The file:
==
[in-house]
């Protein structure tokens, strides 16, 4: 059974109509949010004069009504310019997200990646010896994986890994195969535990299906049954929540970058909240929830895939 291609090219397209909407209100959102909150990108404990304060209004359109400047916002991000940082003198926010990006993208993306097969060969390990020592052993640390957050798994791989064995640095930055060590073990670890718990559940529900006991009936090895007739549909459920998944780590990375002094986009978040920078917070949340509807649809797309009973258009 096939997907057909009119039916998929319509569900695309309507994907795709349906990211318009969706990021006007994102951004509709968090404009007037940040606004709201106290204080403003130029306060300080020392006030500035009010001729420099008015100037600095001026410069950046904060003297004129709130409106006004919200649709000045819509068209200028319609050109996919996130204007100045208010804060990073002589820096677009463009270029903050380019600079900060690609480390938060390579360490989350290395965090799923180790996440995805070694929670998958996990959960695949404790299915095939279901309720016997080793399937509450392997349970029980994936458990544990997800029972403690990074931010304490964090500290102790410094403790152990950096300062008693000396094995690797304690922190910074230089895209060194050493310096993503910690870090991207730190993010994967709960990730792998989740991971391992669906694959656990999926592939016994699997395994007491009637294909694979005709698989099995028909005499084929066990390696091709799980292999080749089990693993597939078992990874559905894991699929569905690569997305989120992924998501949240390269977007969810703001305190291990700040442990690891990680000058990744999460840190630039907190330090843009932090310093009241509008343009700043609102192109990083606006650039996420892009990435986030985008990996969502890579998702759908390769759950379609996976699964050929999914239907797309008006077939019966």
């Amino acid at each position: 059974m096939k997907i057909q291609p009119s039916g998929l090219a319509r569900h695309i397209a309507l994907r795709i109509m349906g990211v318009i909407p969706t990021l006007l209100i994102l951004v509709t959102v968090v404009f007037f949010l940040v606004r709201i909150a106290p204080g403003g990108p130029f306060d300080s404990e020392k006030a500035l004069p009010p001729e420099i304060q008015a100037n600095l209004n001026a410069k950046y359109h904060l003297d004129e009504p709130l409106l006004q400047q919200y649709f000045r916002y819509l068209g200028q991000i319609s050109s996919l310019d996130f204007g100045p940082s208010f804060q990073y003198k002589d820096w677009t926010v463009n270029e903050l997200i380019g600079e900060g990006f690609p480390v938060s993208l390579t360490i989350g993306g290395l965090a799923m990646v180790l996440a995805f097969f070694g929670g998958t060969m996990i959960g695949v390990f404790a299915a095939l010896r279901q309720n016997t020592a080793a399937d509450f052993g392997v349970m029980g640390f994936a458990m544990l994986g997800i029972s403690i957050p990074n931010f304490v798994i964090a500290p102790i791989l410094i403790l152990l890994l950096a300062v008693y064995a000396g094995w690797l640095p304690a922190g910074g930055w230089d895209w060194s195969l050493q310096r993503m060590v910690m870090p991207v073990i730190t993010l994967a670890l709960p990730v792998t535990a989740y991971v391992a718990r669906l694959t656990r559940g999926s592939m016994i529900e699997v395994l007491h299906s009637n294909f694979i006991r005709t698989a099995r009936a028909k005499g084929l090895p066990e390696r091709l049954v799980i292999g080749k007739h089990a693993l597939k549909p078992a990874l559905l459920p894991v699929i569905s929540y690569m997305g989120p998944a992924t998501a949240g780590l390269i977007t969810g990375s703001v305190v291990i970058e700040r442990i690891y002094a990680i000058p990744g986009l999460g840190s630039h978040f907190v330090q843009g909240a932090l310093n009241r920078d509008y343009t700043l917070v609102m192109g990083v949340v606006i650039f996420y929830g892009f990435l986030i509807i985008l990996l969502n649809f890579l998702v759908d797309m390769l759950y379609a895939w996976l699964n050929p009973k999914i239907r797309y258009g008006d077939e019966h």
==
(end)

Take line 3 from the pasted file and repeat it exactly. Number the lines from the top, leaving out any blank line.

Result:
């Amino acid at each position: 059974m096939k997907i057909q291609p009119s039916g998929l090219a319509r569900h695309i397209a309507l994907r795709i109509m349906g990211v318009i909407p969706t990021l006007l209100i994102l951004v509709t959102v968090v404009f007037f949010l940040v606004r709201i909150a106290p204080g403003g990108p130029f306060d300080s404990e020392k006030a500035l004069p009010p001729e420099i304060q008015a100037n600095l209004n001026a410069k950046y359109h904060l003297d004129e009504p709130l409106l006004q400047q919200y649709f000045r916002y819509l068209g200028q991000i319609s050109s996919l310019d996130f204007g100045p940082s208010f804060q990073y003198k002589d820096w677009t926010v463009n270029e903050l997200i380019g600079e900060g990006f690609p480390v938060s993208l390579t360490i989350g993306g290395l965090a799923m990646v180790l996440a995805f097969f070694g929670g998958t060969m996990i959960g695949v390990f404790a299915a095939l010896r279901q309720n016997t020592a080793a399937d509450f052993g392997v349970m029980g640390f994936a458990m544990l994986g997800i029972s403690i957050p990074n931010f304490v798994i964090a500290p102790i791989l410094i403790l152990l890994l950096a300062v008693y064995a000396g094995w690797l640095p304690a922190g910074g930055w230089d895209w060194s195969l050493q310096r993503m060590v910690m870090p991207v073990i730190t993010l994967a670890l709960p990730v792998t535990a989740y991971v391992a718990r669906l694959t656990r559940g999926s592939m016994i529900e699997v395994l007491h299906s009637n294909f694979i006991r005709t698989a099995r009936a028909k005499g084929l090895p066990e390696r091709l049954v799980i292999g080749k007739h089990a693993l597939k549909p078992a990874l559905l459920p894991v699929i569905s929540y690569m997305g989120p998944a992924t998501a949240g780590l390269i977007t969810g990375s703001v305190v291990i970058e700040r442990i690891y002094a990680i000058p990744g986009l999460g840190s630039h978040f907190v330090q843009g909240a932090l310093n009241r920078d509008y343009t700043l917070v609102m192109g990083v949340v606006i650039f996420y929830g892009f990435l986030i509807i985008l990996l969502n649809f890579l998702v759908d797309m390769l759950y379609a895939w996976l699964n050929p009973k999914i239907r797309y258009g008006d077939e019966h």